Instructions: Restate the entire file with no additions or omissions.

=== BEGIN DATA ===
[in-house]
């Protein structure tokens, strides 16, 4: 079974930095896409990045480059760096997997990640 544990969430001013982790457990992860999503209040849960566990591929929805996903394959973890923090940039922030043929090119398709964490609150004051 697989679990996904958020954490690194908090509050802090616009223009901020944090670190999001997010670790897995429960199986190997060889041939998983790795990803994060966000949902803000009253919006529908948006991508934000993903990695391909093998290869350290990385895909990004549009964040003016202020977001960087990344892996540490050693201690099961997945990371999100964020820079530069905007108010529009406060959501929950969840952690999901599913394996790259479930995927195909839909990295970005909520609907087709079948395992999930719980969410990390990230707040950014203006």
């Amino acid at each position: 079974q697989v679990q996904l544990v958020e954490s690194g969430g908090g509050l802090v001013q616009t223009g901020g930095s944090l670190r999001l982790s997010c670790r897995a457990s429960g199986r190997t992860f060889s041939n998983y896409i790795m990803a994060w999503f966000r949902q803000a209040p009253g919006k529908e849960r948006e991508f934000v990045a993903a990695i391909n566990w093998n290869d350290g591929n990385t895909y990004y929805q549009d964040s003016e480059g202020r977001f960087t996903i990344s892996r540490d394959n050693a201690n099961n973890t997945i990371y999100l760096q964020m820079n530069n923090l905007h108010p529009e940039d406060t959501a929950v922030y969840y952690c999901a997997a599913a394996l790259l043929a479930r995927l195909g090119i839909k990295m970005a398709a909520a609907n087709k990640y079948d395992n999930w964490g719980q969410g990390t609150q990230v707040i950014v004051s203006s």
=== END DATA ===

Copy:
[in-house]
């Protein structure tokens, strides 16, 4: 079974930095896409990045480059760096997997990640 544990969430001013982790457990992860999503209040849960566990591929929805996903394959973890923090940039922030043929090119398709964490609150004051 697989679990996904958020954490690194908090509050802090616009223009901020944090670190999001997010670790897995429960199986190997060889041939998983790795990803994060966000949902803000009253919006529908948006991508934000993903990695391909093998290869350290990385895909990004549009964040003016202020977001960087990344892996540490050693201690099961997945990371999100964020820079530069905007108010529009406060959501929950969840952690999901599913394996790259479930995927195909839909990295970005909520609907087709079948395992999930719980969410990390990230707040950014203006």
């Amino acid at each position: 079974q697989v679990q996904l544990v958020e954490s690194g969430g908090g509050l802090v001013q616009t223009g901020g930095s944090l670190r999001l982790s997010c670790r897995a457990s429960g199986r190997t992860f060889s041939n998983y896409i790795m990803a994060w999503f966000r949902q803000a209040p009253g919006k529908e849960r948006e991508f934000v990045a993903a990695i391909n566990w093998n290869d350290g591929n990385t895909y990004y929805q549009d964040s003016e480059g202020r977001f960087t996903i990344s892996r540490d394959n050693a201690n099961n973890t997945i990371y999100l760096q964020m820079n530069n923090l905007h108010p529009e940039d406060t959501a929950v922030y969840y952690c999901a997997a599913a394996l790259l043929a479930r995927l195909g090119i839909k990295m970005a398709a909520a609907n087709k990640y079948d395992n999930w964490g719980q969410g990390t609150q990230v707040i950014v004051s203006s």